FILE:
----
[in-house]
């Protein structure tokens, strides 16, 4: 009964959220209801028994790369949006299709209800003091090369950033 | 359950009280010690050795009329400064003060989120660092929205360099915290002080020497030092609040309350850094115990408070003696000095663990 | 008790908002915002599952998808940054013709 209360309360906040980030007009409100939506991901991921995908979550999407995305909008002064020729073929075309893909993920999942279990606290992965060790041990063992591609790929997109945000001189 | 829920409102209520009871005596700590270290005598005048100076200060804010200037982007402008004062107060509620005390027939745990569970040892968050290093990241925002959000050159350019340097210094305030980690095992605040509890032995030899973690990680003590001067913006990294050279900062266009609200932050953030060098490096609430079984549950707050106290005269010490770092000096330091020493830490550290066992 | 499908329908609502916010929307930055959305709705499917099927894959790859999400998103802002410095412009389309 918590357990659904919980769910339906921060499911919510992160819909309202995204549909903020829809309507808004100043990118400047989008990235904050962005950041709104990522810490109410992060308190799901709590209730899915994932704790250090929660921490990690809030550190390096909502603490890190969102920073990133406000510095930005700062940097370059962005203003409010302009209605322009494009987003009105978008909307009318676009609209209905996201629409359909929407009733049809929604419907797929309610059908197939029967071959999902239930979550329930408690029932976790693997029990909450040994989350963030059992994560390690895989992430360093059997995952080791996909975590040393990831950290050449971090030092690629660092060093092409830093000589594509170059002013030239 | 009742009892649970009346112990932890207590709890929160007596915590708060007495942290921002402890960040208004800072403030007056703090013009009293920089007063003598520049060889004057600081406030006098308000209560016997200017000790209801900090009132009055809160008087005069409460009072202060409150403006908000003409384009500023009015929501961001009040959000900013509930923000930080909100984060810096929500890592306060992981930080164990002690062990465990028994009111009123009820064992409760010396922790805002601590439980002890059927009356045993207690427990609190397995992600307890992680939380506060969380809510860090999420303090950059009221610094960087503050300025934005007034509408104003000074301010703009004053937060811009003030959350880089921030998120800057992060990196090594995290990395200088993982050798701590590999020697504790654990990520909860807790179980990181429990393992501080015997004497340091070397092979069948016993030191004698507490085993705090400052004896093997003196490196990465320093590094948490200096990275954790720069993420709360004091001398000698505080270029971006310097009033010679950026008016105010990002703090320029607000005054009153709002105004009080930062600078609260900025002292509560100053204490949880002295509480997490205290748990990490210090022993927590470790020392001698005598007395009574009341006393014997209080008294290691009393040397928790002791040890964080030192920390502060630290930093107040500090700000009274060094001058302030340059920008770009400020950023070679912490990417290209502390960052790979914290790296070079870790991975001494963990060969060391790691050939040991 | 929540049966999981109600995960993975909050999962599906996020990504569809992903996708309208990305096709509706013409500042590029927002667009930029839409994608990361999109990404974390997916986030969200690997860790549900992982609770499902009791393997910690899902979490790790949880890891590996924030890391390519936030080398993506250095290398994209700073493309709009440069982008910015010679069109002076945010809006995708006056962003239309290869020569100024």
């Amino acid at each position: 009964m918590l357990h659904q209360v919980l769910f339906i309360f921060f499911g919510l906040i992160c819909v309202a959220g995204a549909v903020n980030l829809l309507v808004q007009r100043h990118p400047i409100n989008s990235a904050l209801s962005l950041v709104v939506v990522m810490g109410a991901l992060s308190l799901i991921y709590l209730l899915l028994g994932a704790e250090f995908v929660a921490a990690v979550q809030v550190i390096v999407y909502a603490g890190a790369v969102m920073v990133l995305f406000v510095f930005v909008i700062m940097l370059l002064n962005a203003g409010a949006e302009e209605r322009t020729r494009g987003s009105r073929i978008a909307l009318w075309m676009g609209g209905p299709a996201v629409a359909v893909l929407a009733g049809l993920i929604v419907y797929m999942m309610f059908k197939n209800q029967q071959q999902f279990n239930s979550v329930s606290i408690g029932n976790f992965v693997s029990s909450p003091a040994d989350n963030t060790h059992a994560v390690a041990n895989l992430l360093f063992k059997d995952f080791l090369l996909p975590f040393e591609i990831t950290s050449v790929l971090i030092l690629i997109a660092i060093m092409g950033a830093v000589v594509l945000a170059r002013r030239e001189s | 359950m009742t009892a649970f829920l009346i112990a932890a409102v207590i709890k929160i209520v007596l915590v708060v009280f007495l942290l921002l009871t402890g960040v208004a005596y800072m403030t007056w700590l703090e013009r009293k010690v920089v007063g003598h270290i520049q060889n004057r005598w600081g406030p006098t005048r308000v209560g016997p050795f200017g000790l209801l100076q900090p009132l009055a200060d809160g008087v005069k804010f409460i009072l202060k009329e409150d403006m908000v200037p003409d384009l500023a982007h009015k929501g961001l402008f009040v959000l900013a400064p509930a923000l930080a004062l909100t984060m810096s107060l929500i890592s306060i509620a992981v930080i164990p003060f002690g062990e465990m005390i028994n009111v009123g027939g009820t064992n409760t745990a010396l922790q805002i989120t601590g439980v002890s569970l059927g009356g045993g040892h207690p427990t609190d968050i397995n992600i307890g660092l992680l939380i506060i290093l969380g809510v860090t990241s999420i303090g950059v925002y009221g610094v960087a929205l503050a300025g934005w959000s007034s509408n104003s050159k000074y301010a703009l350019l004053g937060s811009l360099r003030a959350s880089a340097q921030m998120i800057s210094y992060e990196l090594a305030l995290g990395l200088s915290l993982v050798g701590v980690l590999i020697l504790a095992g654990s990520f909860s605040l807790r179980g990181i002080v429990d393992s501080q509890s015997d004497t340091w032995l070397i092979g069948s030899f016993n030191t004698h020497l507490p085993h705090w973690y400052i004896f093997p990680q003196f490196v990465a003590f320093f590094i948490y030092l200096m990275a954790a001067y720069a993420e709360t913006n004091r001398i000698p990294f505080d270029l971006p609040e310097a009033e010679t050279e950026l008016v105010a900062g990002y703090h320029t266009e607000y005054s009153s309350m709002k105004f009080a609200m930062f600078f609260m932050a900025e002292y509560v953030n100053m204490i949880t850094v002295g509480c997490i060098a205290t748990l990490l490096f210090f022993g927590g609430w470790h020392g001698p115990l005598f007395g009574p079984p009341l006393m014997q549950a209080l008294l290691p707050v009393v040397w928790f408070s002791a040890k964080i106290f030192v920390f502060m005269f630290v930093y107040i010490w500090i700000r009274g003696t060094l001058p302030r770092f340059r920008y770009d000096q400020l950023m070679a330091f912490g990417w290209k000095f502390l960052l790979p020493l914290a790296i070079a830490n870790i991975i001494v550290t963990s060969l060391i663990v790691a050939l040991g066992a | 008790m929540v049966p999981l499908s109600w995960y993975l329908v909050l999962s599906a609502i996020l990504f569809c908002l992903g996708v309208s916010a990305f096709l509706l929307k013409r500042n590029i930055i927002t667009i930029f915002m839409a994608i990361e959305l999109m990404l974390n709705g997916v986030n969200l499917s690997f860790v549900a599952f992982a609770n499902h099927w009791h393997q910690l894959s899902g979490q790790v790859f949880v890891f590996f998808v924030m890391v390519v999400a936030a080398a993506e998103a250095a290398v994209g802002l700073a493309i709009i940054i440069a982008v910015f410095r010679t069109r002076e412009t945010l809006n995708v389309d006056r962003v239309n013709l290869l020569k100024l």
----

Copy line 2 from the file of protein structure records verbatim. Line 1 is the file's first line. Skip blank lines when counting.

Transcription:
């Protein structure tokens, strides 16, 4: 009964959220209801028994790369949006299709209800003091090369950033 | 359950009280010690050795009329400064003060989120660092929205360099915290002080020497030092609040309350850094115990408070003696000095663990 | 008790908002915002599952998808940054013709 209360309360906040980030007009409100939506991901991921995908979550999407995305909008002064020729073929075309893909993920999942279990606290992965060790041990063992591609790929997109945000001189 | 829920409102209520009871005596700590270290005598005048100076200060804010200037982007402008004062107060509620005390027939745990569970040892968050290093990241925002959000050159350019340097210094305030980690095992605040509890032995030899973690990680003590001067913006990294050279900062266009609200932050953030060098490096609430079984549950707050106290005269010490770092000096330091020493830490550290066992 | 499908329908609502916010929307930055959305709705499917099927894959790859999400998103802002410095412009389309 918590357990659904919980769910339906921060499911919510992160819909309202995204549909903020829809309507808004100043990118400047989008990235904050962005950041709104990522810490109410992060308190799901709590209730899915994932704790250090929660921490990690809030550190390096909502603490890190969102920073990133406000510095930005700062940097370059962005203003409010302009209605322009494009987003009105978008909307009318676009609209209905996201629409359909929407009733049809929604419907797929309610059908197939029967071959999902239930979550329930408690029932976790693997029990909450040994989350963030059992994560390690895989992430360093059997995952080791996909975590040393990831950290050449971090030092690629660092060093092409830093000589594509170059002013030239 | 009742009892649970009346112990932890207590709890929160007596915590708060007495942290921002402890960040208004800072403030007056703090013009009293920089007063003598520049060889004057600081406030006098308000209560016997200017000790209801900090009132009055809160008087005069409460009072202060409150403006908000003409384009500023009015929501961001009040959000900013509930923000930080909100984060810096929500890592306060992981930080164990002690062990465990028994009111009123009820064992409760010396922790805002601590439980002890059927009356045993207690427990609190397995992600307890992680939380506060969380809510860090999420303090950059009221610094960087503050300025934005007034509408104003000074301010703009004053937060811009003030959350880089921030998120800057992060990196090594995290990395200088993982050798701590590999020697504790654990990520909860807790179980990181429990393992501080015997004497340091070397092979069948016993030191004698507490085993705090400052004896093997003196490196990465320093590094948490200096990275954790720069993420709360004091001398000698505080270029971006310097009033010679950026008016105010990002703090320029607000005054009153709002105004009080930062600078609260900025002292509560100053204490949880002295509480997490205290748990990490210090022993927590470790020392001698005598007395009574009341006393014997209080008294290691009393040397928790002791040890964080030192920390502060630290930093107040500090700000009274060094001058302030340059920008770009400020950023070679912490990417290209502390960052790979914290790296070079870790991975001494963990060969060391790691050939040991 | 929540049966999981109600995960993975909050999962599906996020990504569809992903996708309208990305096709509706013409500042590029927002667009930029839409994608990361999109990404974390997916986030969200690997860790549900992982609770499902009791393997910690899902979490790790949880890891590996924030890391390519936030080398993506250095290398994209700073493309709009440069982008910015010679069109002076945010809006995708006056962003239309290869020569100024």